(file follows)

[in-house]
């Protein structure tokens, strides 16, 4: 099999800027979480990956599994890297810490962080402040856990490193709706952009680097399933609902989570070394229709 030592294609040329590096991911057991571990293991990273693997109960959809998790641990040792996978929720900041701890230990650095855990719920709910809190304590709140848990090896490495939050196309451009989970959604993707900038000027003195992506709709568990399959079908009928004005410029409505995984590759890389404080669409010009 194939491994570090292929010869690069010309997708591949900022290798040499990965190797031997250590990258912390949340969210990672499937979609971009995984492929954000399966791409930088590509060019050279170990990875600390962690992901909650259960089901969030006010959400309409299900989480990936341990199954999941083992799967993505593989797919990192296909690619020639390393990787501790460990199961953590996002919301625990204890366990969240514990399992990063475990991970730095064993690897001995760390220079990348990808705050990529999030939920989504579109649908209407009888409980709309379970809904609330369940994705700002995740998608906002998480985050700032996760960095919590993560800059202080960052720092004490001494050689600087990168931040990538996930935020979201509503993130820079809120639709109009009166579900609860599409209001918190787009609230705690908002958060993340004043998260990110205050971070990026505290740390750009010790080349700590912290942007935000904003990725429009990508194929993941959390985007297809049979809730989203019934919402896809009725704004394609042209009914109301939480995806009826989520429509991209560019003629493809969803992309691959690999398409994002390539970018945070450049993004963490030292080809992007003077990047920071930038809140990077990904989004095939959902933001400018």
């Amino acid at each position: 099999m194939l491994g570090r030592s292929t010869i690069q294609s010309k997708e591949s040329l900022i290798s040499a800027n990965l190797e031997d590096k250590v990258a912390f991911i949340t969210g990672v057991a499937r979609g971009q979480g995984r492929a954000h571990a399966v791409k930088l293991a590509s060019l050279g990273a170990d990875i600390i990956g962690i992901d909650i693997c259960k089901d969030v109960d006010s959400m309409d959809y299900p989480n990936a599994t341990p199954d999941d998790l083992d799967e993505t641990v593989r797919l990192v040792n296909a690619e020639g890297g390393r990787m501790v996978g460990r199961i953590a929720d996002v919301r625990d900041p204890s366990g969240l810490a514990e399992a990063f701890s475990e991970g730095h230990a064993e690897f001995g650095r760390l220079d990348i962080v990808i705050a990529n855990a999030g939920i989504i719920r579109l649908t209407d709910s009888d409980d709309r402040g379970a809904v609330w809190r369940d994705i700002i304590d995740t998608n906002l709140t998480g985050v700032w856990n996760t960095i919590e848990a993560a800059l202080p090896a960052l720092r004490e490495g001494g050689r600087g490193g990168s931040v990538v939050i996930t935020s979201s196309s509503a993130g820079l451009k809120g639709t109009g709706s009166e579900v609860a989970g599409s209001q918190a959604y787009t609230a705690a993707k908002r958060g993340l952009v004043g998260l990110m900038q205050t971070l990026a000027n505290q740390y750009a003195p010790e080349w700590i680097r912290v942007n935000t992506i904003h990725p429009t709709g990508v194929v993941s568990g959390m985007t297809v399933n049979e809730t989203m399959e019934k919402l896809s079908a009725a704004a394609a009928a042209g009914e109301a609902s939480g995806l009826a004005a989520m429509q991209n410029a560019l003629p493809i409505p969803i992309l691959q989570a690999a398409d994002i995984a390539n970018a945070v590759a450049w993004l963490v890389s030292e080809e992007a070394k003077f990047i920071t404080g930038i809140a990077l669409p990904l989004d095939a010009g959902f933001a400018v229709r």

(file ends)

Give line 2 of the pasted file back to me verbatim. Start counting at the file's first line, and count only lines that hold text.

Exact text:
């Protein structure tokens, strides 16, 4: 099999800027979480990956599994890297810490962080402040856990490193709706952009680097399933609902989570070394229709 030592294609040329590096991911057991571990293991990273693997109960959809998790641990040792996978929720900041701890230990650095855990719920709910809190304590709140848990090896490495939050196309451009989970959604993707900038000027003195992506709709568990399959079908009928004005410029409505995984590759890389404080669409010009 194939491994570090292929010869690069010309997708591949900022290798040499990965190797031997250590990258912390949340969210990672499937979609971009995984492929954000399966791409930088590509060019050279170990990875600390962690992901909650259960089901969030006010959400309409299900989480990936341990199954999941083992799967993505593989797919990192296909690619020639390393990787501790460990199961953590996002919301625990204890366990969240514990399992990063475990991970730095064993690897001995760390220079990348990808705050990529999030939920989504579109649908209407009888409980709309379970809904609330369940994705700002995740998608906002998480985050700032996760960095919590993560800059202080960052720092004490001494050689600087990168931040990538996930935020979201509503993130820079809120639709109009009166579900609860599409209001918190787009609230705690908002958060993340004043998260990110205050971070990026505290740390750009010790080349700590912290942007935000904003990725429009990508194929993941959390985007297809049979809730989203019934919402896809009725704004394609042209009914109301939480995806009826989520429509991209560019003629493809969803992309691959690999398409994002390539970018945070450049993004963490030292080809992007003077990047920071930038809140990077990904989004095939959902933001400018």